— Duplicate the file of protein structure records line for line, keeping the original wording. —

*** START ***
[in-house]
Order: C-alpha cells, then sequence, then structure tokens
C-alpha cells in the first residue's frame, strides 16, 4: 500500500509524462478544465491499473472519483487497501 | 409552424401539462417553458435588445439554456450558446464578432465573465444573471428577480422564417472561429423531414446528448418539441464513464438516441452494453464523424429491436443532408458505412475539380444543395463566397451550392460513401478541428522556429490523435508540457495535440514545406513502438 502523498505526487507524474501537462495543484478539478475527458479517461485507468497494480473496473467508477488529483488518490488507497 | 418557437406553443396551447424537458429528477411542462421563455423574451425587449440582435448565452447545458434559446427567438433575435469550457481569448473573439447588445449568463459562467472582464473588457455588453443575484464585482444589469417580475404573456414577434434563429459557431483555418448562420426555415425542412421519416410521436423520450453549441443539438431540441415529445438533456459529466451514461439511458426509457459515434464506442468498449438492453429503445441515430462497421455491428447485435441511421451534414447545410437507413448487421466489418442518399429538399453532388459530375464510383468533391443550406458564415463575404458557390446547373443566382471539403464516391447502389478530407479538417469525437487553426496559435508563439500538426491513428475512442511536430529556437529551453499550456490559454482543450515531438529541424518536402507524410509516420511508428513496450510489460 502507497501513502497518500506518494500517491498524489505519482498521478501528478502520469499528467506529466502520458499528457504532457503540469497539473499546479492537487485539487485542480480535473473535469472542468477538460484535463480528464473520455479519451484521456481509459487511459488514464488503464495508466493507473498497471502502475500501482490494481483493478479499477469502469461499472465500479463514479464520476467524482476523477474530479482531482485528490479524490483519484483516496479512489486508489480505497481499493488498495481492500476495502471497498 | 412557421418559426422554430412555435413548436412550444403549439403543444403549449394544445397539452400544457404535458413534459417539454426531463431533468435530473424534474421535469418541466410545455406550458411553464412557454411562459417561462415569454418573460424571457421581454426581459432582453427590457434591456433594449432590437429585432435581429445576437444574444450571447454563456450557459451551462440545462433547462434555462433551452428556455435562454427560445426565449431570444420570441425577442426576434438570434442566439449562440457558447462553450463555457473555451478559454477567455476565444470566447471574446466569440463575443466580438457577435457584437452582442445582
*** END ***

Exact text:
[in-house]
Order: C-alpha cells, then sequence, then structure tokens
C-alpha cells in the first residue's frame, strides 16, 4: 500500500509524462478544465491499473472519483487497501 | 409552424401539462417553458435588445439554456450558446464578432465573465444573471428577480422564417472561429423531414446528448418539441464513464438516441452494453464523424429491436443532408458505412475539380444543395463566397451550392460513401478541428522556429490523435508540457495535440514545406513502438 502523498505526487507524474501537462495543484478539478475527458479517461485507468497494480473496473467508477488529483488518490488507497 | 418557437406553443396551447424537458429528477411542462421563455423574451425587449440582435448565452447545458434559446427567438433575435469550457481569448473573439447588445449568463459562467472582464473588457455588453443575484464585482444589469417580475404573456414577434434563429459557431483555418448562420426555415425542412421519416410521436423520450453549441443539438431540441415529445438533456459529466451514461439511458426509457459515434464506442468498449438492453429503445441515430462497421455491428447485435441511421451534414447545410437507413448487421466489418442518399429538399453532388459530375464510383468533391443550406458564415463575404458557390446547373443566382471539403464516391447502389478530407479538417469525437487553426496559435508563439500538426491513428475512442511536430529556437529551453499550456490559454482543450515531438529541424518536402507524410509516420511508428513496450510489460 502507497501513502497518500506518494500517491498524489505519482498521478501528478502520469499528467506529466502520458499528457504532457503540469497539473499546479492537487485539487485542480480535473473535469472542468477538460484535463480528464473520455479519451484521456481509459487511459488514464488503464495508466493507473498497471502502475500501482490494481483493478479499477469502469461499472465500479463514479464520476467524482476523477474530479482531482485528490479524490483519484483516496479512489486508489480505497481499493488498495481492500476495502471497498 | 412557421418559426422554430412555435413548436412550444403549439403543444403549449394544445397539452400544457404535458413534459417539454426531463431533468435530473424534474421535469418541466410545455406550458411553464412557454411562459417561462415569454418573460424571457421581454426581459432582453427590457434591456433594449432590437429585432435581429445576437444574444450571447454563456450557459451551462440545462433547462434555462433551452428556455435562454427560445426565449431570444420570441425577442426576434438570434442566439449562440457558447462553450463555457473555451478559454477567455476565444470566447471574446466569440463575443466580438457577435457584437452582442445582